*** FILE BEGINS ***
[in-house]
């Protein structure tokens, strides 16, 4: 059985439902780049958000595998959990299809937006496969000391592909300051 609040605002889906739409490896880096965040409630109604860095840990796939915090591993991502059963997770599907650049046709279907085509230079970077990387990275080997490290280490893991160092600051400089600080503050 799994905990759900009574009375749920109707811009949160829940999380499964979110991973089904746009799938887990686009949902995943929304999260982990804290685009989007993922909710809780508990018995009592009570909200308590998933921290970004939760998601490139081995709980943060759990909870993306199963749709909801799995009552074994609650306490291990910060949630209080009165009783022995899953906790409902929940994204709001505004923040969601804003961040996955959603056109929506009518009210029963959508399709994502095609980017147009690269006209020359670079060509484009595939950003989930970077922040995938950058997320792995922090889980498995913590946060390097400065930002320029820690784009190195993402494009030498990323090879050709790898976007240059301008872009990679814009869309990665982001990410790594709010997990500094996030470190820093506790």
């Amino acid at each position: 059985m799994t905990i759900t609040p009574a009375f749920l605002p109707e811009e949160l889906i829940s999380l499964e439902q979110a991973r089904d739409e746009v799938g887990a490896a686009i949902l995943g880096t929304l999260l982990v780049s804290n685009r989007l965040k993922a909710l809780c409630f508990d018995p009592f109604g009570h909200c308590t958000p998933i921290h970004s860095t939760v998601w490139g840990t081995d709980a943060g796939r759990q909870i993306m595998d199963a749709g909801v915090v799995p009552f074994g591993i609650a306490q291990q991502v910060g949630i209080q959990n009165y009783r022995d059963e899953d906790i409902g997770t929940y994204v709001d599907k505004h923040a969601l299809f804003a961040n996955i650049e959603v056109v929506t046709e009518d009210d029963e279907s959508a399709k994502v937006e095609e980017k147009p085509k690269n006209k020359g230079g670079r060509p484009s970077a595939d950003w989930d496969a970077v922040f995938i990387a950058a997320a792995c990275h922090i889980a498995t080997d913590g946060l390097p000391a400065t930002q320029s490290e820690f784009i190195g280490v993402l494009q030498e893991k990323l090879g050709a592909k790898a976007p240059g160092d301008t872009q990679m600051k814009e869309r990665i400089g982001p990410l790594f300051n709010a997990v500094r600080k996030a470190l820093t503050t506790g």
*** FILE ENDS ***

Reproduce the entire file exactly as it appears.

[in-house]
């Protein structure tokens, strides 16, 4: 059985439902780049958000595998959990299809937006496969000391592909300051 609040605002889906739409490896880096965040409630109604860095840990796939915090591993991502059963997770599907650049046709279907085509230079970077990387990275080997490290280490893991160092600051400089600080503050 799994905990759900009574009375749920109707811009949160829940999380499964979110991973089904746009799938887990686009949902995943929304999260982990804290685009989007993922909710809780508990018995009592009570909200308590998933921290970004939760998601490139081995709980943060759990909870993306199963749709909801799995009552074994609650306490291990910060949630209080009165009783022995899953906790409902929940994204709001505004923040969601804003961040996955959603056109929506009518009210029963959508399709994502095609980017147009690269006209020359670079060509484009595939950003989930970077922040995938950058997320792995922090889980498995913590946060390097400065930002320029820690784009190195993402494009030498990323090879050709790898976007240059301008872009990679814009869309990665982001990410790594709010997990500094996030470190820093506790």
């Amino acid at each position: 059985m799994t905990i759900t609040p009574a009375f749920l605002p109707e811009e949160l889906i829940s999380l499964e439902q979110a991973r089904d739409e746009v799938g887990a490896a686009i949902l995943g880096t929304l999260l982990v780049s804290n685009r989007l965040k993922a909710l809780c409630f508990d018995p009592f109604g009570h909200c308590t958000p998933i921290h970004s860095t939760v998601w490139g840990t081995d709980a943060g796939r759990q909870i993306m595998d199963a749709g909801v915090v799995p009552f074994g591993i609650a306490q291990q991502v910060g949630i209080q959990n009165y009783r022995d059963e899953d906790i409902g997770t929940y994204v709001d599907k505004h923040a969601l299809f804003a961040n996955i650049e959603v056109v929506t046709e009518d009210d029963e279907s959508a399709k994502v937006e095609e980017k147009p085509k690269n006209k020359g230079g670079r060509p484009s970077a595939d950003w989930d496969a970077v922040f995938i990387a950058a997320a792995c990275h922090i889980a498995t080997d913590g946060l390097p000391a400065t930002q320029s490290e820690f784009i190195g280490v993402l494009q030498e893991k990323l090879g050709a592909k790898a976007p240059g160092d301008t872009q990679m600051k814009e869309r990665i400089g982001p990410l790594f300051n709010a997990v500094r600080k996030a470190l820093t503050t506790g």